get/setIntegrity trap (Was: A case for removing the seal/freeze/isSealed/isFrozen traps)
Mark S. Miller
erights at google.com
Wed Feb 20 16:58:13 PST 2013
(I do not yet have an overall opinion about get/setIntegrity. Here, I'm
just answering and clarifying, not advocating.)
On Wed, Feb 20, 2013 at 10:57 AM, Allen Wirfs-Brock
<allen at wirfs-brock.com>wrote:
> Also, I'm concerned that we have been overloading the meaning of the
> [[Extensible]] state by hanging other meanings off of it, because it is the
> only "integrity state" we currently have at the object level. For example,
> we have tentative agreement at the timevalue of Date objects can not be
> modified if [[Extensible]] is false and that RegExp.prototype.compile will
> not update an RegExp instance if [[Extensible]] is false. Both of these
> seem like things that would be better to associate with an explicit
> "frozen" object state.
Another instance of the same issue in a different guise is the restriction
in Object.observe (for ES7) that you cannot obtain from a frozen object the
right to notify its observers. In this case, in order to be more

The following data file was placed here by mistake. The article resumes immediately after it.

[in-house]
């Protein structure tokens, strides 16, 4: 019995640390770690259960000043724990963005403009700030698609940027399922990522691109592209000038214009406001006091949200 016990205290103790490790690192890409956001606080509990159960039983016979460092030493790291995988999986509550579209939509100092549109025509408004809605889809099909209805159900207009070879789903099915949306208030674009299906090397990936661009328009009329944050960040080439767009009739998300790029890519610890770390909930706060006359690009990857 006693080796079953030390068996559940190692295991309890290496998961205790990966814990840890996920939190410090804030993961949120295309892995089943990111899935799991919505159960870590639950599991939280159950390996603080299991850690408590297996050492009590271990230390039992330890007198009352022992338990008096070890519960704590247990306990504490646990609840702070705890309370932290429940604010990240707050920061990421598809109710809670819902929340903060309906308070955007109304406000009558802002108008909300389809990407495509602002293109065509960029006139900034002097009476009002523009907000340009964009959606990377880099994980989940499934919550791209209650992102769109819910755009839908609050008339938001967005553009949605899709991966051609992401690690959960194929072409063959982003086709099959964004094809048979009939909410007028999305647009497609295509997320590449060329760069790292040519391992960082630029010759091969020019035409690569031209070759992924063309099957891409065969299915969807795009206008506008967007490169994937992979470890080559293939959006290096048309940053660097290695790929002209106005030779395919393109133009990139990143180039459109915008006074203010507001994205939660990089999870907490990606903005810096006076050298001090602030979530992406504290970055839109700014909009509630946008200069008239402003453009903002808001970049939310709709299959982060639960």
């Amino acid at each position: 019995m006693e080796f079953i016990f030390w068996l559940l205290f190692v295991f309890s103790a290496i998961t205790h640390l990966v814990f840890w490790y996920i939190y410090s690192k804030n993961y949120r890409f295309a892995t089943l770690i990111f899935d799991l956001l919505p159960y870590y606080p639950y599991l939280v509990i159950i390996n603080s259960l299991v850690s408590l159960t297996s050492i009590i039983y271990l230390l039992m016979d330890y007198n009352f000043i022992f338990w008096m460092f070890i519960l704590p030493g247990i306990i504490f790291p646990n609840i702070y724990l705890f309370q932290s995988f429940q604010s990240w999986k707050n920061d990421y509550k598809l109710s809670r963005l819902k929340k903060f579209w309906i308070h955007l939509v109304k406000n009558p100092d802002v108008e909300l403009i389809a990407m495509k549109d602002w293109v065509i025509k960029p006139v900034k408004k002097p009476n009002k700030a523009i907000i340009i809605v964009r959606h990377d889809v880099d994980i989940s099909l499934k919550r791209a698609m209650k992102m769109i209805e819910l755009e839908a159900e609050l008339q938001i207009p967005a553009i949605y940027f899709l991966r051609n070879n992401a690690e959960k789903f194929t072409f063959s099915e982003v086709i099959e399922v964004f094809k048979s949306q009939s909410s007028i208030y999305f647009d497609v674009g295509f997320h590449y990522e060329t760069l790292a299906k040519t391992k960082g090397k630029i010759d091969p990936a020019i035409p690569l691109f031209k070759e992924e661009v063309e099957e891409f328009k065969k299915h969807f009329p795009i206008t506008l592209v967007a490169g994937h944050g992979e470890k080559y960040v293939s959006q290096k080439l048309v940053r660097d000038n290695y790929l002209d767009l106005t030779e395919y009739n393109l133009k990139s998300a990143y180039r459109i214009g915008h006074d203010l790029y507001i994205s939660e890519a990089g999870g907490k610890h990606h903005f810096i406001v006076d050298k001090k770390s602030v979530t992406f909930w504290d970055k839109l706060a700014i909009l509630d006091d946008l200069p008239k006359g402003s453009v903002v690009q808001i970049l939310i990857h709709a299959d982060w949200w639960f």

permissive, we did attach the restriction to frozenness rather than just
extensibility. However, when frozenness is a complex test for a pattern of
restrictions that may or may not be accidental, this seems weird.
In other words, if an object is purposely frozen, no problem. But let's say
that in v1 of a program, object A is non-extensible, its foo property is
non-configurable, non-writable, and its bar property is writable. A later
refactoring realizes it doesn't need the bar property, and so deletes it.
It is weird that this would break previously correct code to obtain the
right to notify observers.
> We are also, from ES5, using [[Extensible]] to control whether
> [[Prototype]] can be modified. This is a case where I think a new state
> might be appropriate as it seems very reasonable for an object to want to
> fix [[Prototype]] but still allow own properties to be added
While sensible in theory, I don't think that case is worth yet another
state bit. If, like Object.observe, we had attached this restriction to
frozenness, we could not consider attaching this to an explicit frozenness
> Finally, I still think we should further consider the feasibly of a
> breaking change where
> Object.preventExtensions(obj); for ( let k of
> is no longer equivalent to
> in terms of causing Object.isFrozen(obj) to return false.
> I think I previously asked if anybody is aware of situations where
> Object.isFrozen tests are done but Object.freeze is not used to set objects
> to the frozen state. So far, no answers. Anybody?
I know of no uses of Object.isFrozen beyond those Kevin lists. None of
these would be broken by this change.
As for the rationale for the trademark restriction, more on that in a
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